Texas offered Shaquille Fluker a few weeks ago, but he will likely stick with his commitment to Georgia, and fellow Texas offer Vonn Bell isn’t coming to Austin, which the Longhorns have known for some time.
That said, Davis and safety commitment Erik Huhn are the lone secondary commitments in this class, though Chevoski Collins will likely end up there.
Sure, Texas’ secondary appears to be in decent shape next season, with both corners coming back and several options at safety that all have game experience.
But let’s be honest, those options at safety weren’t the best last season and Davis could supply them with a physical freak with speed to burn if the Longhorns choose to put him there.
Without Davis, Texas would be traveling up that certain creek without a paddle and options wouldn’t be plentiful even though Orlando Thomas looks like a keeper and Bryson Echols, who is redshirting this season, was the No. 6 cornerback in the nation in 2012.
This is all hyperbole, though, because Davis isn’t going anywhere. As we mentioned in The Heard this week he really took on a leadership role with Jake Raulerson during Banquet Weekend in trying to recruit the juco prospects in town.
Max Olson: Antwuan Davis is certainly a good answer to this question, but I don’t know that he’d start over two-year starters Quandre Diggs and Carrington Byndom. That’s why I’m going with Darius James.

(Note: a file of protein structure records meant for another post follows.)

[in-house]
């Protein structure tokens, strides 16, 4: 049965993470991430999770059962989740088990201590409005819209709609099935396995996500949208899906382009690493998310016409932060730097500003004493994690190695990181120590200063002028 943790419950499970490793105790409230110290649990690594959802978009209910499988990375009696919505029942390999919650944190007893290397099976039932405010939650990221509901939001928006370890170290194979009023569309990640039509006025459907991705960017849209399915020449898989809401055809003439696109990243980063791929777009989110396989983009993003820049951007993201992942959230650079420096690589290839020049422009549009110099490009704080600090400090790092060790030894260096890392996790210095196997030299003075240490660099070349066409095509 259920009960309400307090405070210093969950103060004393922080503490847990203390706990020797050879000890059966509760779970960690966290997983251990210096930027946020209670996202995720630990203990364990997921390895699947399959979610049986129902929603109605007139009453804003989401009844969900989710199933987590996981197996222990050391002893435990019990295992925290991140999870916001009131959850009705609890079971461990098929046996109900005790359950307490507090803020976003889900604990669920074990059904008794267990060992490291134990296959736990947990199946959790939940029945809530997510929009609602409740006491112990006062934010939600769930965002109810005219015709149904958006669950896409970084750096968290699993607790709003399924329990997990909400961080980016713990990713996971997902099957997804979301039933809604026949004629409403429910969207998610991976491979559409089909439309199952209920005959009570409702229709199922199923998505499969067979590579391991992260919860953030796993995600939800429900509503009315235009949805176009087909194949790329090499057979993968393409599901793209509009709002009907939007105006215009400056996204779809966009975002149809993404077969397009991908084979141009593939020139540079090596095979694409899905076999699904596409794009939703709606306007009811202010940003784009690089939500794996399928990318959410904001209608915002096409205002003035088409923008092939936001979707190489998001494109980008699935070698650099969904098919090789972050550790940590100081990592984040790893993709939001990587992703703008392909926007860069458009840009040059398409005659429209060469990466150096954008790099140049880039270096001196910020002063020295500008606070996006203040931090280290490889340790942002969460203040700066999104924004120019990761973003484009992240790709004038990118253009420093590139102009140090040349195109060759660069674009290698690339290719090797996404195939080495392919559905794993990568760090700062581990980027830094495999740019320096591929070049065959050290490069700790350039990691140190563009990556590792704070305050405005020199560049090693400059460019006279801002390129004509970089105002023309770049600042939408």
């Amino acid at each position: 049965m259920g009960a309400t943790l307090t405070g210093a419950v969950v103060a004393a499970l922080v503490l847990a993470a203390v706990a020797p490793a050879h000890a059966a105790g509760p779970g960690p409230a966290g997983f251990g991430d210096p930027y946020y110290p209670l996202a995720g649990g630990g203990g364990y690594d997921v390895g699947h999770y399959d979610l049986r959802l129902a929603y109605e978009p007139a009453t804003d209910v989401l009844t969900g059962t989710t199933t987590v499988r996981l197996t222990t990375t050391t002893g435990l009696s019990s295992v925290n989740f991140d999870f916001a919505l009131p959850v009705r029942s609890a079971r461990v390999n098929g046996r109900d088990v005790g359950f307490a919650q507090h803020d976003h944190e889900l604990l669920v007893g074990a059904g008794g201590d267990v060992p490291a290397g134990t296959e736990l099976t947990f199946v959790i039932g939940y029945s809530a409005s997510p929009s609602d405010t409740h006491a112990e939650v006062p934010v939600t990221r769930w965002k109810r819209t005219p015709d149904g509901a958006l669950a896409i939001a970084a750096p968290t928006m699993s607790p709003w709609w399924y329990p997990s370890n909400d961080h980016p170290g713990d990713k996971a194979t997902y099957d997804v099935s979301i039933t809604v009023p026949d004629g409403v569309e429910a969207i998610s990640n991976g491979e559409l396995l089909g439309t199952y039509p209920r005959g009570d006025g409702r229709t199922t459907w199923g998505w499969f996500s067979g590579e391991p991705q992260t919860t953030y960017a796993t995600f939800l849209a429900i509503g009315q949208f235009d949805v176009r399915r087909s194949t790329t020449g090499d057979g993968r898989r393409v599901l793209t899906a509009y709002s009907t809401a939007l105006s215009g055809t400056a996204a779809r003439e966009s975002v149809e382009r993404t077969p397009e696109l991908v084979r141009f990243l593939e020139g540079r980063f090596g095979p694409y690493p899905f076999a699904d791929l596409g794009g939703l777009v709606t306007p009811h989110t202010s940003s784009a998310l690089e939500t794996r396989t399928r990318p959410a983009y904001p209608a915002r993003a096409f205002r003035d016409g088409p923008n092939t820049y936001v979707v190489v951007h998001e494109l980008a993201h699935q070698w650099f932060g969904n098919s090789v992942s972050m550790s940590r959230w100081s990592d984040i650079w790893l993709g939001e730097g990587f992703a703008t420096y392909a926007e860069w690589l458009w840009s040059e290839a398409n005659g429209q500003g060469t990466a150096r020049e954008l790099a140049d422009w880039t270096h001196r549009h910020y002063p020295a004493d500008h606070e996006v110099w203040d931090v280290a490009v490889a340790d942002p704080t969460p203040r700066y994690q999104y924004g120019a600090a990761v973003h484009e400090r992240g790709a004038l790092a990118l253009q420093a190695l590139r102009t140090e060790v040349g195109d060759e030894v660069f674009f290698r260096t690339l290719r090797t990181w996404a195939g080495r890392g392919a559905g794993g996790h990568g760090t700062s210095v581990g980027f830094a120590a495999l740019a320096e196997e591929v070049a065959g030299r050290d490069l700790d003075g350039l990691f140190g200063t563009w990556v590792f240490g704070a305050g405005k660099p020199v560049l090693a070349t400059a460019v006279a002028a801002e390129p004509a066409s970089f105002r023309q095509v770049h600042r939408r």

The Harker Heights (Texas) lineman is ESPN’s No. 1 ranked center prospect. If he can stay healthy James has a legitimate chance to start right away when he gets to Texas.
James is the top-rated commit in Texas’ 13-man class, but that alone doesn’t make him its most irreplaceable pledge.
There just isn’t another lineman like James. He’s 6-foot-5, 320 pounds who’s as strong as he is athletic. James' No. 17 national ranking is the highest an interior lineman has ever achieved in the eight-year history of the ESPN 150.
So, yeah, good luck finding another Darius James in this class. There had been rumors that Oklahoma and others were still trying to make a move on the longtime Texas commit. After taking his official visit to Texas last weekend, James said the school felt like home and only made him more sure of his choice.
If James opted to leave this class before signing day, it would be remarkably hard to believe. His close friend Naashon Hughes is also committed to Texas, and Hughes’ brother, Camrhon Hughes, is already at UT.
Plus, James knows that offensive line coach Stacy Searels covets him and his ability, and it’s fairly plain to see now that no incumbents on Texas’ slightly above average 2012 offensive line should feel their jobs are safe.
James has had injury issues in the past, but by the time he gets to campus he’ll be fully healthy and conditioned. Two-year starter Dominic Espinosa is ahead of him, but I’d be surprised if James doesn’t make a legitimate run at the center job from day one. That’s why Texas just can’t lose him.